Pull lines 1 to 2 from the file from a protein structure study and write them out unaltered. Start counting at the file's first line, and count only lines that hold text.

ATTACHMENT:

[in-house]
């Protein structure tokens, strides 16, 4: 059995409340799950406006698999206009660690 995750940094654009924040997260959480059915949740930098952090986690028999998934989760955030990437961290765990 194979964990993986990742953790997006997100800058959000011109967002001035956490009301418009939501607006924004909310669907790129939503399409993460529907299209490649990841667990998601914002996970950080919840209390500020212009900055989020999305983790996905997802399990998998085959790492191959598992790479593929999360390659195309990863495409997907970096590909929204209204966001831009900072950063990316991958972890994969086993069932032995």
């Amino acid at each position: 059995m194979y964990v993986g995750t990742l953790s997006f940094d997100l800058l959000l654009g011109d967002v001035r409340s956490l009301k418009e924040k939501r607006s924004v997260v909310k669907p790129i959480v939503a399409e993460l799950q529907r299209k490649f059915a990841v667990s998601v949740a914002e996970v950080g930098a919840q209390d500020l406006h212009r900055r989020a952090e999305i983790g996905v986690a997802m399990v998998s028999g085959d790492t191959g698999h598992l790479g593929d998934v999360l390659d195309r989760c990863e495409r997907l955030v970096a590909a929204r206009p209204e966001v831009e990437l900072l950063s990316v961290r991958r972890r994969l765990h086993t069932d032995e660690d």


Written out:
[in-house]
């Protein structure tokens, strides 16, 4: 059995409340799950406006698999206009660690 995750940094654009924040997260959480059915949740930098952090986690028999998934989760955030990437961290765990 194979964990993986990742953790997006997100800058959000011109967002001035956490009301418009939501607006924004909310669907790129939503399409993460529907299209490649990841667990998601914002996970950080919840209390500020212009900055989020999305983790996905997802399990998998085959790492191959598992790479593929999360390659195309990863495409997907970096590909929204209204966001831009900072950063990316991958972890994969086993069932032995």